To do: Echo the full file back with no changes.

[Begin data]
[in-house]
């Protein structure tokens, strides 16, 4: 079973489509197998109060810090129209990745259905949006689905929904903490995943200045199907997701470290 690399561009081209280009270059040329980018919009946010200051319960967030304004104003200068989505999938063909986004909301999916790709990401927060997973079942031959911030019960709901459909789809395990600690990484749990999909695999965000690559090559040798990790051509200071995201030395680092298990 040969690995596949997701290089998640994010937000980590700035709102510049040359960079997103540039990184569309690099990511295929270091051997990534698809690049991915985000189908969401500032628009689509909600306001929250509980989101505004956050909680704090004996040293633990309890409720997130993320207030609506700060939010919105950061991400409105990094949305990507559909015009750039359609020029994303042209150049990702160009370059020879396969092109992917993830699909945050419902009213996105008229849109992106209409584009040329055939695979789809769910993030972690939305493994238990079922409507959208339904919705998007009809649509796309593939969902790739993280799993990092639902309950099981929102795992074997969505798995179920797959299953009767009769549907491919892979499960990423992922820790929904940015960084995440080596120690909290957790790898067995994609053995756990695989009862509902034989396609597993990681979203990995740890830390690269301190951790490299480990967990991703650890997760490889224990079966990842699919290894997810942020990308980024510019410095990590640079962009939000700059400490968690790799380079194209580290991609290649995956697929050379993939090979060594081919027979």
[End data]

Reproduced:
[in-house]
């Protein structure tokens, strides 16, 4: 079973489509197998109060810090129209990745259905949006689905929904903490995943200045199907997701470290 690399561009081209280009270059040329980018919009946010200051319960967030304004104003200068989505999938063909986004909301999916790709990401927060997973079942031959911030019960709901459909789809395990600690990484749990999909695999965000690559090559040798990790051509200071995201030395680092298990 040969690995596949997701290089998640994010937000980590700035709102510049040359960079997103540039990184569309690099990511295929270091051997990534698809690049991915985000189908969401500032628009689509909600306001929250509980989101505004956050909680704090004996040293633990309890409720997130993320207030609506700060939010919105950061991400409105990094949305990507559909015009750039359609020029994303042209150049990702160009370059020879396969092109992917993830699909945050419902009213996105008229849109992106209409584009040329055939695979789809769910993030972690939305493994238990079922409507959208339904919705998007009809649509796309593939969902790739993280799993990092639902309950099981929102795992074997969505798995179920797959299953009767009769549907491919892979499960990423992922820790929904940015960084995440080596120690909290957790790898067995994609053995756990695989009862509902034989396609597993990681979203990995740890830390690269301190951790490299480990967990991703650890997760490889224990079966990842699919290894997810942020990308980024510019410095990590640079962009939000700059400490968690790799380079194209580290991609290649995956697929050379993939090979060594081919027979």